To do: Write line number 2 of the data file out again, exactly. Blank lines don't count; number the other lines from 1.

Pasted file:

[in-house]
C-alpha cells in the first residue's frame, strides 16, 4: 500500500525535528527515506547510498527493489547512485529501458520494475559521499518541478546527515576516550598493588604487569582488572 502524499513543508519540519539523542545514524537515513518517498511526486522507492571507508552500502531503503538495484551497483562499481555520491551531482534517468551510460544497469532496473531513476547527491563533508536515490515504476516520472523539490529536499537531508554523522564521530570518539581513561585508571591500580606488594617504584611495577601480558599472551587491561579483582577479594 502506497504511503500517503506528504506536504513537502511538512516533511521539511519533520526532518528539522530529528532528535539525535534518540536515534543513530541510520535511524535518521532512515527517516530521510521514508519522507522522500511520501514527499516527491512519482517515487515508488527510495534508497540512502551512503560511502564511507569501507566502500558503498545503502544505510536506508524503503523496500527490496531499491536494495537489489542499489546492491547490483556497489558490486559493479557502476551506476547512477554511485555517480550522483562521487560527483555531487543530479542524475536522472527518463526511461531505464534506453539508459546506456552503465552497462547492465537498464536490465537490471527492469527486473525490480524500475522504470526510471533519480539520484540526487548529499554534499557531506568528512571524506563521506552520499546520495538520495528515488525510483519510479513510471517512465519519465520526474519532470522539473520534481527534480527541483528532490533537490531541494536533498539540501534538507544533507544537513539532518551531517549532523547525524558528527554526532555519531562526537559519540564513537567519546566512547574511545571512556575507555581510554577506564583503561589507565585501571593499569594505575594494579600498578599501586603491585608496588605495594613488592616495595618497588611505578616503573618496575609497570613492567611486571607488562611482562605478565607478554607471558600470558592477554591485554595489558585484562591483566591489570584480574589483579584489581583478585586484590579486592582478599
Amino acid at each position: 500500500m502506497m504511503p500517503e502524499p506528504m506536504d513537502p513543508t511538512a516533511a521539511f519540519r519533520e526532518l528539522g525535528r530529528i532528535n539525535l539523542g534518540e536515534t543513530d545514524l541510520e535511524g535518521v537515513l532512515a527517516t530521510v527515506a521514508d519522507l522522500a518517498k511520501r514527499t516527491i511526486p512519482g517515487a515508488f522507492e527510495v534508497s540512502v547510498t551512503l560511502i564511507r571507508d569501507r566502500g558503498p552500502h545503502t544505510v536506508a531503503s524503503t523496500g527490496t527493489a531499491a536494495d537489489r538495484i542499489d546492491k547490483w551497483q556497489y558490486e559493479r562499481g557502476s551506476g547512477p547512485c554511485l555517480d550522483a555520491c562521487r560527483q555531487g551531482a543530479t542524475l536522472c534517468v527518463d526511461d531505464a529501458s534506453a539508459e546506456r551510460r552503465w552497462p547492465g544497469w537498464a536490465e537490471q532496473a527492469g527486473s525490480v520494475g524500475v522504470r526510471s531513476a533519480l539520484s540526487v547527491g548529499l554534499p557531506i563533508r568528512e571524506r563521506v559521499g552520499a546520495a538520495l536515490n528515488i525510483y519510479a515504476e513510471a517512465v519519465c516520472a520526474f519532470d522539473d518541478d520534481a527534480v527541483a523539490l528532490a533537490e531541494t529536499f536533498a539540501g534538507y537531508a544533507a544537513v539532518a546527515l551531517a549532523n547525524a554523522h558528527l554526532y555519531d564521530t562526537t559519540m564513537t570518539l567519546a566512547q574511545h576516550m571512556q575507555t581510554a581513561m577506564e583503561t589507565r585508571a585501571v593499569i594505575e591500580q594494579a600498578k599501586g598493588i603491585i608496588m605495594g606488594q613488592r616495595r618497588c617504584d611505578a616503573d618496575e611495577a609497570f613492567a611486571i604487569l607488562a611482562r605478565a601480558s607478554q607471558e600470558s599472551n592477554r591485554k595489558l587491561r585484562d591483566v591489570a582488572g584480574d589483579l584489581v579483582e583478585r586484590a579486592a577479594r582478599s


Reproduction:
C-alpha cells in the first residue's frame, strides 16, 4: 500500500525535528527515506547510498527493489547512485529501458520494475559521499518541478546527515576516550598493588604487569582488572 502524499513543508519540519539523542545514524537515513518517498511526486522507492571507508552500502531503503538495484551497483562499481555520491551531482534517468551510460544497469532496473531513476547527491563533508536515490515504476516520472523539490529536499537531508554523522564521530570518539581513561585508571591500580606488594617504584611495577601480558599472551587491561579483582577479594 502506497504511503500517503506528504506536504513537502511538512516533511521539511519533520526532518528539522530529528532528535539525535534518540536515534543513530541510520535511524535518521532512515527517516530521510521514508519522507522522500511520501514527499516527491512519482517515487515508488527510495534508497540512502551512503560511502564511507569501507566502500558503498545503502544505510536506508524503503523496500527490496531499491536494495537489489542499489546492491547490483556497489558490486559493479557502476551506476547512477554511485555517480550522483562521487560527483555531487543530479542524475536522472527518463526511461531505464534506453539508459546506456552503465552497462547492465537498464536490465537490471527492469527486473525490480524500475522504470526510471533519480539520484540526487548529499554534499557531506568528512571524506563521506552520499546520495538520495528515488525510483519510479513510471517512465519519465520526474519532470522539473520534481527534480527541483528532490533537490531541494536533498539540501534538507544533507544537513539532518551531517549532523547525524558528527554526532555519531562526537559519540564513537567519546566512547574511545571512556575507555581510554577506564583503561589507565585501571593499569594505575594494579600498578599501586603491585608496588605495594613488592616495595618497588611505578616503573618496575609497570613492567611486571607488562611482562605478565607478554607471558600470558592477554591485554595489558585484562591483566591489570584480574589483579584489581583478585586484590579486592582478599